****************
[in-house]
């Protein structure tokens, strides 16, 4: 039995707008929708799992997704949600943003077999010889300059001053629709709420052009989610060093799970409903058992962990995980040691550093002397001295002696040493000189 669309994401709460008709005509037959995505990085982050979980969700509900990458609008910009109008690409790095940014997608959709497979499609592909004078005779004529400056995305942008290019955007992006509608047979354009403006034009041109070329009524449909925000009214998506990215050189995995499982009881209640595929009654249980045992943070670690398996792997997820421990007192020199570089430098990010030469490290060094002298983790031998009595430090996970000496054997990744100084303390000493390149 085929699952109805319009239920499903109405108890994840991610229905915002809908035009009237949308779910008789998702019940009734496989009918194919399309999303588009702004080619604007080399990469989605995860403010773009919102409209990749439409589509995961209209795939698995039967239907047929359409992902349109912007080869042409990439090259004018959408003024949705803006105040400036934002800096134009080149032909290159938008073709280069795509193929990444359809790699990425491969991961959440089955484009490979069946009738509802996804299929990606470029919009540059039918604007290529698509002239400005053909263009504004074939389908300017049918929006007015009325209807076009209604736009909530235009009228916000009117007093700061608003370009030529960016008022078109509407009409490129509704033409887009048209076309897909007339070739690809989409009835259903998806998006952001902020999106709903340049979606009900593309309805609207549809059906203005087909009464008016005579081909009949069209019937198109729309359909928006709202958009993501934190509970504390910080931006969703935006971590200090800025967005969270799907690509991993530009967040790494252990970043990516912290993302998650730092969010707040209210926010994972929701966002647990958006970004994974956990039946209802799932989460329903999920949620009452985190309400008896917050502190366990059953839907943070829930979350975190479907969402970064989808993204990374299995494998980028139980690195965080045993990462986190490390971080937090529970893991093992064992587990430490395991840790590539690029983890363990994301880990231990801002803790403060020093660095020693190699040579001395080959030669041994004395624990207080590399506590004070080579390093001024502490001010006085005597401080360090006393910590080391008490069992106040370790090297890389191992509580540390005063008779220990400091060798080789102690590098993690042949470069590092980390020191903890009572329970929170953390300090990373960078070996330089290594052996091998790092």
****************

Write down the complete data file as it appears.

[in-house]
């Protein structure tokens, strides 16, 4: 039995707008929708799992997704949600943003077999010889300059001053629709709420052009989610060093799970409903058992962990995980040691550093002397001295002696040493000189 669309994401709460008709005509037959995505990085982050979980969700509900990458609008910009109008690409790095940014997608959709497979499609592909004078005779004529400056995305942008290019955007992006509608047979354009403006034009041109070329009524449909925000009214998506990215050189995995499982009881209640595929009654249980045992943070670690398996792997997820421990007192020199570089430098990010030469490290060094002298983790031998009595430090996970000496054997990744100084303390000493390149 085929699952109805319009239920499903109405108890994840991610229905915002809908035009009237949308779910008789998702019940009734496989009918194919399309999303588009702004080619604007080399990469989605995860403010773009919102409209990749439409589509995961209209795939698995039967239907047929359409992902349109912007080869042409990439090259004018959408003024949705803006105040400036934002800096134009080149032909290159938008073709280069795509193929990444359809790699990425491969991961959440089955484009490979069946009738509802996804299929990606470029919009540059039918604007290529698509002239400005053909263009504004074939389908300017049918929006007015009325209807076009209604736009909530235009009228916000009117007093700061608003370009030529960016008022078109509407009409490129509704033409887009048209076309897909007339070739690809989409009835259903998806998006952001902020999106709903340049979606009900593309309805609207549809059906203005087909009464008016005579081909009949069209019937198109729309359909928006709202958009993501934190509970504390910080931006969703935006971590200090800025967005969270799907690509991993530009967040790494252990970043990516912290993302998650730092969010707040209210926010994972929701966002647990958006970004994974956990039946209802799932989460329903999920949620009452985190309400008896917050502190366990059953839907943070829930979350975190479907969402970064989808993204990374299995494998980028139980690195965080045993990462986190490390971080937090529970893991093992064992587990430490395991840790590539690029983890363990994301880990231990801002803790403060020093660095020693190699040579001395080959030669041994004395624990207080590399506590004070080579390093001024502490001010006085005597401080360090006393910590080391008490069992106040370790090297890389191992509580540390005063008779220990400091060798080789102690590098993690042949470069590092980390020191903890009572329970929170953390300090990373960078070996330089290594052996091998790092």